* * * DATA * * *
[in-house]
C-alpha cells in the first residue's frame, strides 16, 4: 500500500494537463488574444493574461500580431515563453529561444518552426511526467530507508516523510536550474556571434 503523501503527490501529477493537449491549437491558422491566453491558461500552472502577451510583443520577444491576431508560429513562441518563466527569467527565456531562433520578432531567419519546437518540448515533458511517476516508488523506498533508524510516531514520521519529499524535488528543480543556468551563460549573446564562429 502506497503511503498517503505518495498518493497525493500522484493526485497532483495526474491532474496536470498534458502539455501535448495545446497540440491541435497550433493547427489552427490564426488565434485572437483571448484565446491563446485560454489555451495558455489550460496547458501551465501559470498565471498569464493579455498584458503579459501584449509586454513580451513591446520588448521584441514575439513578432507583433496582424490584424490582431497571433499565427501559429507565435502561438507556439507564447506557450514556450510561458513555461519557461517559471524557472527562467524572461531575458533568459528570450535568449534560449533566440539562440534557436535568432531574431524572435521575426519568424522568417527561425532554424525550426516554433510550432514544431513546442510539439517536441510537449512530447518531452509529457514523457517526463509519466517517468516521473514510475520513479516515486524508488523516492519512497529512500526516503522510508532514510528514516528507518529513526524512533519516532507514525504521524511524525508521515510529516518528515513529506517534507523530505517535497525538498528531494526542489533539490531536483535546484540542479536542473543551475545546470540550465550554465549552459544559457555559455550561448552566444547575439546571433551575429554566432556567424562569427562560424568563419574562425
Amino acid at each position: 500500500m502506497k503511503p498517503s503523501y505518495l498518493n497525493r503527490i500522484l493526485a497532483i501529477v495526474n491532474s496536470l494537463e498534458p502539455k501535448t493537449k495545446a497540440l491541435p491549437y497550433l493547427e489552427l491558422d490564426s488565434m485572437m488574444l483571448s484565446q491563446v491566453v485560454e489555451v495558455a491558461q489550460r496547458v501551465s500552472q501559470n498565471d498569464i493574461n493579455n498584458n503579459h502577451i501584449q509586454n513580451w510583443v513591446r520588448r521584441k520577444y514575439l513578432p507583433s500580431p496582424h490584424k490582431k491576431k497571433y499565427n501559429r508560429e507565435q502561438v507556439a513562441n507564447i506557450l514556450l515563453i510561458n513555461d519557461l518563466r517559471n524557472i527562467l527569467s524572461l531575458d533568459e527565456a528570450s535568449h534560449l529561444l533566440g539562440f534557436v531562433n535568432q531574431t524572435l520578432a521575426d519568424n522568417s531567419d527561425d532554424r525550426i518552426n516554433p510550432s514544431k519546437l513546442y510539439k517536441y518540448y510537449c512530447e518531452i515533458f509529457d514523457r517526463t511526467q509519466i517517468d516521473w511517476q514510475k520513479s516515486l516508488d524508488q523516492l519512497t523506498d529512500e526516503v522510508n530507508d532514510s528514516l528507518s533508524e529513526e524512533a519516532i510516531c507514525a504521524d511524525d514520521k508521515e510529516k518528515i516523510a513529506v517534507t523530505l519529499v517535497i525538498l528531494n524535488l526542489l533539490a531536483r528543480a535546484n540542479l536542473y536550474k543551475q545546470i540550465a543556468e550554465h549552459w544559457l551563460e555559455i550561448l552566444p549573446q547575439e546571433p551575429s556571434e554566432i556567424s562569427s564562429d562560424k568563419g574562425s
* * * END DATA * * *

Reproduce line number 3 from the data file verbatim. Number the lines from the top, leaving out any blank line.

Amino acid at each position: 500500500m502506497k503511503p498517503s503523501y505518495l498518493n497525493r503527490i500522484l493526485a497532483i501529477v495526474n491532474s496536470l494537463e498534458p502539455k501535448t493537449k495545446a497540440l491541435p491549437y497550433l493547427e489552427l491558422d490564426s488565434m485572437m488574444l483571448s484565446q491563446v491566453v485560454e489555451v495558455a491558461q489550460r496547458v501551465s500552472q501559470n498565471d498569464i493574461n493579455n498584458n503579459h502577451i501584449q509586454n513580451w510583443v513591446r520588448r521584441k520577444y514575439l513578432p507583433s500580431p496582424h490584424k490582431k491576431k497571433y499565427n501559429r508560429e507565435q502561438v507556439a513562441n507564447i506557450l514556450l515563453i510561458n513555461d519557461l518563466r517559471n524557472i527562467l527569467s524572461l531575458d533568459e527565456a528570450s535568449h534560449l529561444l533566440g539562440f534557436v531562433n535568432q531574431t524572435l520578432a521575426d519568424n522568417s531567419d527561425d532554424r525550426i518552426n516554433p510550432s514544431k519546437l513546442y510539439k517536441y518540448y510537449c512530447e518531452i515533458f509529457d514523457r517526463t511526467q509519466i517517468d516521473w511517476q514510475k520513479s516515486l516508488d524508488q523516492l519512497t523506498d529512500e526516503v522510508n530507508d532514510s528514516l528507518s533508524e529513526e524512533a519516532i510516531c507514525a504521524d511524525d514520521k508521515e510529516k518528515i516523510a513529506v517534507t523530505l519529499v517535497i525538498l528531494n524535488l526542489l533539490a531536483r528543480a535546484n540542479l536542473y536550474k543551475q545546470i540550465a543556468e550554465h549552459w544559457l551563460e555559455i550561448l552566444p549573446q547575439e546571433p551575429s556571434e554566432i556567424s562569427s564562429d562560424k568563419g574562425s